Each day he became friendlier and friendlier with his landlady. The idea of love never occurred to him, at least not the kind of love he had recently endured like smallpox, measles, or a fever. He shuddered at its memory.
Instead of love, Oblomov finds ease. Agafia Mateveyvna demands nothing of him, she is pleased to make him comfortable in her house and thinks it right that a gentleman (as opposed to a person of the urban middle class like herself) should lie around all day. Goncharov makes a point of the fact that she is enlarged and fulfilled by their companionship, while Oblomov is merely satisfied. Though no one would call him a serious thinker, there is a wide gap in education and experience between him and Agafia, who is incurious and more or less illiterate: “To any question that did not concern some positive goal known to her, she replied with a grin and silence.”
It’s not a heart-pounding romance, but it does turn into a marriage. Stolz drops in on Oblomov a few years after he has moved in with Agafia, and is shocked to find that the couple have a three-year-old son. In typical fashion, Oblomov has drifted passively into a common-law marriage. On the whole, his undemanding life with Agafia Matveyevna would seem to be as good as it can get for him. The marriage agrees with him. He dotes on his son and Agafia’s two other children from her first marriage. And conveniently for all of them, Stolz has taken over the management of Oblomov’s family property, and ensured that Oblomov will have a comfortable income for the rest of his life. He never has to think about any of his immediate wants again, and quietly drops any larger questions of what to do with his life:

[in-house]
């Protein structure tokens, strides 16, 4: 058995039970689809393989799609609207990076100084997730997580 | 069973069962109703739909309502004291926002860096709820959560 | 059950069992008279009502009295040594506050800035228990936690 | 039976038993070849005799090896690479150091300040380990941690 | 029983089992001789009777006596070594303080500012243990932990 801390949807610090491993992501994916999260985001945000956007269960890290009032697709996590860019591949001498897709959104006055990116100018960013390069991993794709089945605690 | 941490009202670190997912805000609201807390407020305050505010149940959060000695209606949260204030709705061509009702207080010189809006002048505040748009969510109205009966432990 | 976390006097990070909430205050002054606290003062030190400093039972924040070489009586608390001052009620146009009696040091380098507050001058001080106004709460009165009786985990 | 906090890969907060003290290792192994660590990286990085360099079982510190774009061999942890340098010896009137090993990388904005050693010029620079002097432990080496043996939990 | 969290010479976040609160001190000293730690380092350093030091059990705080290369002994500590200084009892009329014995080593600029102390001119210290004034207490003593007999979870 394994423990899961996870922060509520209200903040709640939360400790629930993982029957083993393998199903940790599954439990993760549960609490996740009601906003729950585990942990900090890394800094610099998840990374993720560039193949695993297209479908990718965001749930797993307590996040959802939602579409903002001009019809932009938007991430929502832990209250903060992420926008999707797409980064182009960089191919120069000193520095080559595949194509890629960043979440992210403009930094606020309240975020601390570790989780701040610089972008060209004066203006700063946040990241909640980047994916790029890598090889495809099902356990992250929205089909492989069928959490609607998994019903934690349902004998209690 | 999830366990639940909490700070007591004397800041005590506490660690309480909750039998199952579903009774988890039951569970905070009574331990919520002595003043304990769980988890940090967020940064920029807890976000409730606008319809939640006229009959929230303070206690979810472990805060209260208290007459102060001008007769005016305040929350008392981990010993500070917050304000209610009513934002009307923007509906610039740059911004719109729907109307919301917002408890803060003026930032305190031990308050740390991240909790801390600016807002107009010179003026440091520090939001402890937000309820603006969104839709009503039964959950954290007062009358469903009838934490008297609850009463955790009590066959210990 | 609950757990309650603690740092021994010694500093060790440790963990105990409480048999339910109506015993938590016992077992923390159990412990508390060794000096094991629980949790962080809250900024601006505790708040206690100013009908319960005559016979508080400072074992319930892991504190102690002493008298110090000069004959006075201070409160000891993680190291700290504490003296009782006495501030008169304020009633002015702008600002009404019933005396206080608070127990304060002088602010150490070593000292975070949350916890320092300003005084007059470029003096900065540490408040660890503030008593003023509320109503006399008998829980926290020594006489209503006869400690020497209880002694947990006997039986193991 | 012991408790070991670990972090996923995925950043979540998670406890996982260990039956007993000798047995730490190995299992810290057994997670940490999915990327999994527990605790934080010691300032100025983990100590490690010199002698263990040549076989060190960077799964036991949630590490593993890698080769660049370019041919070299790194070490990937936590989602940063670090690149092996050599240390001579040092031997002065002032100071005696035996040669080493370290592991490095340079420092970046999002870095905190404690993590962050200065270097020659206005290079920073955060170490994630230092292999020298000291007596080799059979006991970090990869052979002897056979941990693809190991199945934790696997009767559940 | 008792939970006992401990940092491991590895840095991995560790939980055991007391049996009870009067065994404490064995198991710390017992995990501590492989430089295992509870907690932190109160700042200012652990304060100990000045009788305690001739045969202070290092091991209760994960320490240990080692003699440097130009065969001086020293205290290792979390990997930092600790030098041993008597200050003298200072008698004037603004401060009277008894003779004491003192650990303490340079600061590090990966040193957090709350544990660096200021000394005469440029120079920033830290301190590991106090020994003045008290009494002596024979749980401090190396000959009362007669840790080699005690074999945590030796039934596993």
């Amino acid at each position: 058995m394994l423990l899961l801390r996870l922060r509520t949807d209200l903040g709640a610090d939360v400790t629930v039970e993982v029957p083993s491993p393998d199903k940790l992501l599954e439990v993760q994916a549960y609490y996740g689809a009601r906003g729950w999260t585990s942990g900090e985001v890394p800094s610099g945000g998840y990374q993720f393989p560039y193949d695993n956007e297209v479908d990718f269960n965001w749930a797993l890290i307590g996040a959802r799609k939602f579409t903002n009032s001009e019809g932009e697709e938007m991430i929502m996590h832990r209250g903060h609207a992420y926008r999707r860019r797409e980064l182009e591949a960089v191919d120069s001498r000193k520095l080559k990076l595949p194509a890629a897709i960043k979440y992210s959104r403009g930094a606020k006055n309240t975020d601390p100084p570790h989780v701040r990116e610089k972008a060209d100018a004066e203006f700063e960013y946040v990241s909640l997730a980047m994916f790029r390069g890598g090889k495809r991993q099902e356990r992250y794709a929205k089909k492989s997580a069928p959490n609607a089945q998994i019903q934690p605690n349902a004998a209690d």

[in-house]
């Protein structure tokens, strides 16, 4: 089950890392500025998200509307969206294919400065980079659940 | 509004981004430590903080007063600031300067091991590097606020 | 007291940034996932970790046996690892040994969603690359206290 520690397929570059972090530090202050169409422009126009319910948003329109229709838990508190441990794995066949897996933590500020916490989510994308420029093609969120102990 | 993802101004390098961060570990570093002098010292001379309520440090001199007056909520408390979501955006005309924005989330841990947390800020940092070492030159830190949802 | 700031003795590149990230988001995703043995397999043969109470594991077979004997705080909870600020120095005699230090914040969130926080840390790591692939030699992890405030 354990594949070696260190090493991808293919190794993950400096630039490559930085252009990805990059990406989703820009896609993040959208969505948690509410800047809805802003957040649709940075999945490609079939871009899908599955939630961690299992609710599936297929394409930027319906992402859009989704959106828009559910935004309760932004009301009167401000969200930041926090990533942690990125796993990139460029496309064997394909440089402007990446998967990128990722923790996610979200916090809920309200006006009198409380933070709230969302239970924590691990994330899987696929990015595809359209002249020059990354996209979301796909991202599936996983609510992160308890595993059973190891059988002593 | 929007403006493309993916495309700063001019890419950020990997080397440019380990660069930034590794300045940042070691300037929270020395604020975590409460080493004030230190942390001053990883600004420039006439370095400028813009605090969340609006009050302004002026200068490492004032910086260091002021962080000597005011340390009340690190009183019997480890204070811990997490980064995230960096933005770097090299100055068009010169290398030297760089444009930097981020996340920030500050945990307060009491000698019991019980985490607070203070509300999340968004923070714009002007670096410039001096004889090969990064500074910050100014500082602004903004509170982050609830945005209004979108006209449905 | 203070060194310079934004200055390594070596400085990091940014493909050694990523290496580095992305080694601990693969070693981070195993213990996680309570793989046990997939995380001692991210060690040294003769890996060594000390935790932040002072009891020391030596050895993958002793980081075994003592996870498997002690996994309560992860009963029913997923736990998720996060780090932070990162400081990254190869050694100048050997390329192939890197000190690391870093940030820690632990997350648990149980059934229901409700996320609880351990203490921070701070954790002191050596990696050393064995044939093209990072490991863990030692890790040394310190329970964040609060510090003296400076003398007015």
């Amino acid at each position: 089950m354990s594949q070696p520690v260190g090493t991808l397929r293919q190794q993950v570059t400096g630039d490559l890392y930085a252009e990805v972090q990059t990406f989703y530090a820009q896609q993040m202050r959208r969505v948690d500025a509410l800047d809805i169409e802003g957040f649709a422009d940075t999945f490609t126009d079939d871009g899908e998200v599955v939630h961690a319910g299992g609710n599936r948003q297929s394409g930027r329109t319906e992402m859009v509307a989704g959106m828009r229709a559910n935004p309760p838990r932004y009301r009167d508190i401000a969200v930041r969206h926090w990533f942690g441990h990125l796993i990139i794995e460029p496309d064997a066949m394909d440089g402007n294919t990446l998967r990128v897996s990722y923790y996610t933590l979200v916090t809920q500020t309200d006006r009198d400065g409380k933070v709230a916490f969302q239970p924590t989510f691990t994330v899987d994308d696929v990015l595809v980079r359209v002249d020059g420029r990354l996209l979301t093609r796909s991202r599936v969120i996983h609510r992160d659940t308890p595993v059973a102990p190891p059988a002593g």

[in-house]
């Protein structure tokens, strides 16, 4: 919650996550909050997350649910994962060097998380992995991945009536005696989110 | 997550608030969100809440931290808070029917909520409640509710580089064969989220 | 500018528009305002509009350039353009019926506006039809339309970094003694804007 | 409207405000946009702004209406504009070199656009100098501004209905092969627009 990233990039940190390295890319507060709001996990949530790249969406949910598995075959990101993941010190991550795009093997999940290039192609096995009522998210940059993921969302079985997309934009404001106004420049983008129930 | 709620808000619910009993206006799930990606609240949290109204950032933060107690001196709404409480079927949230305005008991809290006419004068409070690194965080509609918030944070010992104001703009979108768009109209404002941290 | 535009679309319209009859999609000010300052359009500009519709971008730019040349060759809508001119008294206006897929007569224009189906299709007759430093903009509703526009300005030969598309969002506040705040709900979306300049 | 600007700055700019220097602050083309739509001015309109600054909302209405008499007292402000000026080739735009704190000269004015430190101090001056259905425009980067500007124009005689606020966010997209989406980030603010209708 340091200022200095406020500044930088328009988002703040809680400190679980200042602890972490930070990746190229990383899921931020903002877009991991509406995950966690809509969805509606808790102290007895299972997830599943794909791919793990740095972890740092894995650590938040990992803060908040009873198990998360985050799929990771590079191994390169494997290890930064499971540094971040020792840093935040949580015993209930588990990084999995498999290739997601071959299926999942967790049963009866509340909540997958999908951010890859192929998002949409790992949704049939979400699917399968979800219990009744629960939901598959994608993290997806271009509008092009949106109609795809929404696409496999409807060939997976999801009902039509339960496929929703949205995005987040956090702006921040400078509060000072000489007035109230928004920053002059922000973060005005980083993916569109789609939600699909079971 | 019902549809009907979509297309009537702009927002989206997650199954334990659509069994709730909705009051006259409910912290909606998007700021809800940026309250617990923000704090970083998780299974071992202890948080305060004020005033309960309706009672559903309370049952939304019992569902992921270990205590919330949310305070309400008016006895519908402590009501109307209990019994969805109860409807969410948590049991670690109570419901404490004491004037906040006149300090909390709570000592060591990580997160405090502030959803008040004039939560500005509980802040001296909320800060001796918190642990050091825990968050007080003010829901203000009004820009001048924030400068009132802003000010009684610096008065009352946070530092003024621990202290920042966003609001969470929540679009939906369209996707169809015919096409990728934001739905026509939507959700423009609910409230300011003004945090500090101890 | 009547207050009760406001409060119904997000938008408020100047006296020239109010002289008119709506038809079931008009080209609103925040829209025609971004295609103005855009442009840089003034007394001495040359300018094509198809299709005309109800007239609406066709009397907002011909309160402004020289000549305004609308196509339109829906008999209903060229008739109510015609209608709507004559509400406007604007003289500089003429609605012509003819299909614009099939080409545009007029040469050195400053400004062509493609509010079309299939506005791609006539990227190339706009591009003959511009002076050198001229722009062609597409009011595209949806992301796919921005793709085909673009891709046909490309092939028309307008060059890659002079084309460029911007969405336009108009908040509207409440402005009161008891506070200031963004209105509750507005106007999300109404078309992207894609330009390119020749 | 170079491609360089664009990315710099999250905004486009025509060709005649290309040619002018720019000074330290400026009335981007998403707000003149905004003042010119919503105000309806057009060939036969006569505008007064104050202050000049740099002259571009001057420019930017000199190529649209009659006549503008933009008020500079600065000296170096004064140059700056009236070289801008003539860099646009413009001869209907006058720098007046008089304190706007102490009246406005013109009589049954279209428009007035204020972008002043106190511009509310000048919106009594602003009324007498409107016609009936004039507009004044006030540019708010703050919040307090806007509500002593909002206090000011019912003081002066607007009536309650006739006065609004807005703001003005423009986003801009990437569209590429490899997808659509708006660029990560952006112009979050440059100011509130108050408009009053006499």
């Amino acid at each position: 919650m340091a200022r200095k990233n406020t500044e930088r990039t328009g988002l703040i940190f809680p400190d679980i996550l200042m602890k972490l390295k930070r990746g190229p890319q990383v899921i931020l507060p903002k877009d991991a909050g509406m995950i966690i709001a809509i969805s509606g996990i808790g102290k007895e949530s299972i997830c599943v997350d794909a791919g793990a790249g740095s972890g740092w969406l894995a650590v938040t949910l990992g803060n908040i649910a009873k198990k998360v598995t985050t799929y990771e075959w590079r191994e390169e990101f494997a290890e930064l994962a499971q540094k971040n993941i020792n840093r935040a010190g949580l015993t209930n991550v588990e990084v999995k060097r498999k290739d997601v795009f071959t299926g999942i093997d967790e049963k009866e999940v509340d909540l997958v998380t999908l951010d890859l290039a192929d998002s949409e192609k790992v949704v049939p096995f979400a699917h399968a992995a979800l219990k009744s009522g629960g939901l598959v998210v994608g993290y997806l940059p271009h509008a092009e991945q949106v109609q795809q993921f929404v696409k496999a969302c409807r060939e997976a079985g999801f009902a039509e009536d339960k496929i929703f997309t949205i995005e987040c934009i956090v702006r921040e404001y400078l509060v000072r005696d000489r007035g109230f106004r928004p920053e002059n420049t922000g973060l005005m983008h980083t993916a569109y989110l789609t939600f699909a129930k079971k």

Looking closely into and thinking hard about his daily life, as he became more and more accustomed to it, he finally decided that he did not need to go anywhere or search for anything else, that his life’s ideal had come to pass, albeit without poetry….
Some years after settling into Agafia’s house, he has a debilitating stroke, and another year later, a fatal one. His doctor blames his inactivity and heavy lunches, and so does Goncharov: “His perpetual rest, perpetual silence, and lazy crawl from one day to the next quietly stopped the machine of his life.”
In all, he seems to have wrested more from life than one could have expected. Where Bartleby, Oblomov’s exact contemporary, effectively starves himself to death, Oblomov finds a way to do nothing and still get fed. The hero needs only a mild pro forma reproach from his author (“he had gotten off cheaply in life, and made a profit from it”), and we can delight in his fortune.
But Goncharov won’t quite let Oblomov rest, even as he ties up all the loose ends for him. Just as Oblomov has been caught all along between comedy and horror, he is subject to two different judgments from his author. Is he merely naughty for having gotten away with his indolence, or, as Goncharov also suggests, has he eaten and slept himself to death, demonstrating a will to self- negation that is analogous, not opposite, to Bartleby’s? “He quietly and gradually fit himself into the simple and wide coffin of the remainder of his existence,” Goncharov writes, “a coffin made by his own hands, like the elders in the desert who, turning away from life, dig themselves a grave.” Can a man who has just acquired a wife, a son, and a merry household really be said to have turned “away from life”? Yes, Goncharov insists, because life is struggle, and Oblomov has yet to struggle for anything at all.
This seems a vexing conclusion, for it elides both the changes in Oblomov’s life and also the problem that has, implicitly, kept him in check all along: our efforts are often in vain, and their rewards, if any, are often disappointing. In this ambiguous, forked ending, Goncharov seems at once to acknowledge and to turn away from the darkest implication of the character he has created—that it’s perfectly reasonable to see no point in the struggle.
Levin’s Moral Mowing September 30, 2010